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Asner Perfect Fit for Producers of ‘Up’

When it came time to cast the lead voice actor for "Up," Pixar filmmakers didn't look beyond veteran actor Ed Asner.

The animated movie, opening Friday, tells the story of Carl Fredricksen, an embittered elderly man who attaches hundreds of helium balloons to his home and floats to South America. Asner, says producer Jonas Rivera, was perfect for the role.

"That line between curmudgeon and sweet, old man was very blurry, and that was Carl," Rivera says. "We had to make Carl appealing ... and no one doesn't like Ed. ... He was electric to us, and we couldn't imagine it without him, really."

Co-director Bob Peterson says he remembers many nights when, as a child, he would watch Asner on television.

"How many times were we sitting at home on a Saturday night just laughing away?" he says. "I think we're all children of the media to some extent. We just didn't forget those childhood comedy heroes, you know. We learned a lot from (Asner's) timing."

Type casting

Asner is best known for his 12-year stint playing journalist Lou Grant on both the "Mary Tyler Moore" and "Lou Grant" television shows. Because that character was both remarkably gruff and lovable, the Pixar crew saw Asner as the poster child for crotchety teddy bears, and that's what they needed.

Of course, Lou Grant represents only a portion of Asner's lengthy career. He's worked on hundreds of television, film and theatrical projects over the years, but he realizes that he will forever be one with the grumbling journalist.

"I thank God it was a beautiful human being," Asner says. "I don't mind in the slightest when people look at me and say, 'Hi Lou.' It's a mark of affection."

But does Asner see himself as a curmudgeon? Not really.

"I prefer to think of myself as abrupt," he says. "I don't have time for that crap. What do you got to say? Say it. Get it over with. Talk to me."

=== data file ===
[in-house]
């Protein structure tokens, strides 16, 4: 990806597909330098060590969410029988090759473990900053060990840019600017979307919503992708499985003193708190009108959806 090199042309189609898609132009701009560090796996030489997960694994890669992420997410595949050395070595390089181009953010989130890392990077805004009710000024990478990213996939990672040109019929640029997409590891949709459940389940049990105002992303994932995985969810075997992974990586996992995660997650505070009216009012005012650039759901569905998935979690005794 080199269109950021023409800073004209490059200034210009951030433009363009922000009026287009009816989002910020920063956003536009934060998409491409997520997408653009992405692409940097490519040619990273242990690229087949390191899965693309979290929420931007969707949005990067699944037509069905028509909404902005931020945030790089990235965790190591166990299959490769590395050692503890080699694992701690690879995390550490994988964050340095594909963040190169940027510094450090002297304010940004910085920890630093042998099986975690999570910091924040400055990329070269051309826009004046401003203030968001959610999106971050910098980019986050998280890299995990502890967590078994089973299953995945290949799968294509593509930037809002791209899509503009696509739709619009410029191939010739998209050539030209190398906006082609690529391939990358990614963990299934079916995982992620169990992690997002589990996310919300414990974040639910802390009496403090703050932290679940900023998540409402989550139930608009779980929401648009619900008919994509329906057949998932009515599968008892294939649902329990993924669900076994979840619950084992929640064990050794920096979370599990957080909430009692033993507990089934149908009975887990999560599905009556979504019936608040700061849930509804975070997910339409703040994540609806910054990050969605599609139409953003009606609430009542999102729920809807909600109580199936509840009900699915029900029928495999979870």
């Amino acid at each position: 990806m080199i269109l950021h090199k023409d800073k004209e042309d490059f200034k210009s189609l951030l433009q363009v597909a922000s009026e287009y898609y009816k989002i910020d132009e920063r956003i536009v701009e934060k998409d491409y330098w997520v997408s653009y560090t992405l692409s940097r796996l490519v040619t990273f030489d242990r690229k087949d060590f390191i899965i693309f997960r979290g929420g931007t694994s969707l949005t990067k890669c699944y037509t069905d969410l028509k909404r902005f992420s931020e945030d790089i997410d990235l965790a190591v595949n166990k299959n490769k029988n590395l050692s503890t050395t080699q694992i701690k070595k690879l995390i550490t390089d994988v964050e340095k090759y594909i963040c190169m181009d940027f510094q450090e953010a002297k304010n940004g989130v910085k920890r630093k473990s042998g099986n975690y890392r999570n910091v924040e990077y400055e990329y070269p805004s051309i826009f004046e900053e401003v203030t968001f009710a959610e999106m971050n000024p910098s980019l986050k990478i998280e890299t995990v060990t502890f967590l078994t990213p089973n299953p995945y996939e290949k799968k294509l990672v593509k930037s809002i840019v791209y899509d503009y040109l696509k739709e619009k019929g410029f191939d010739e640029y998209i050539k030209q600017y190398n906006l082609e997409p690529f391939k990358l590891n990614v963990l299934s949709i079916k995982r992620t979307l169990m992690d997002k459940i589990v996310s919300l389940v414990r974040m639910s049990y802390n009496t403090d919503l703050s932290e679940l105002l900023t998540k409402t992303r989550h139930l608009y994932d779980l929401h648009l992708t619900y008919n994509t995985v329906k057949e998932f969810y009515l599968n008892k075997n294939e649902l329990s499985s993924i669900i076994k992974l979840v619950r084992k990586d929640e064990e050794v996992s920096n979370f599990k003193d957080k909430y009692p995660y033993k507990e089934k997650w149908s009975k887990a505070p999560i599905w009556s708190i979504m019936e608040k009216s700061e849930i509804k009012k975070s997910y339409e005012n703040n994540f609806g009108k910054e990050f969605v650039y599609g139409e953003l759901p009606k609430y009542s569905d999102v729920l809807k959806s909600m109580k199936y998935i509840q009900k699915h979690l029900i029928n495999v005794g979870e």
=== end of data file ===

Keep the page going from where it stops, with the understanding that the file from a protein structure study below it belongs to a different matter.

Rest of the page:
As for voicing Carl, Asner says he took his cues from the "Up" screenplay and the early visuals Pixar provided to him.

"The character was there by the way it was written and by the physicality of whatever I saw either in terms of the animation that was shown to me or the little figure that they sculpted of him," he says. "I'd read it (the script). Sometimes it was perfect. Sometimes (co-director) Pete (Docter) would say, 'Try it this way,' or Bob would say, 'Try it this way.' So, I'd try it four or five different ways, six different ways. Sometimes, in the midst of it, I'd say, 'Let me try it like this. Let's see how this works.' So, it's experimentation all the time."

Going 'Up'

In "Up," Carl discovers he's stuck with a young stowaway named Russell after he launches his house into the sky, and the two characters embark on some wild adventures, but the whole thing was inspired by a single image.

"One day, Pete drew a picture of an old guy with a bunch of happy balloons," says Peterson. "The sourest man in the world selling the happiest balloons in the world, and we looked at that and said, 'Hey, there's something there.' So, he and I sat down and started building this story from that one drawing."

From there, Docter says, they came up with the image of a house floating away.

"Working backward to that, we had to answer, 'Why is he floating his house away? Where is he going? What led to this?' " Docter says.

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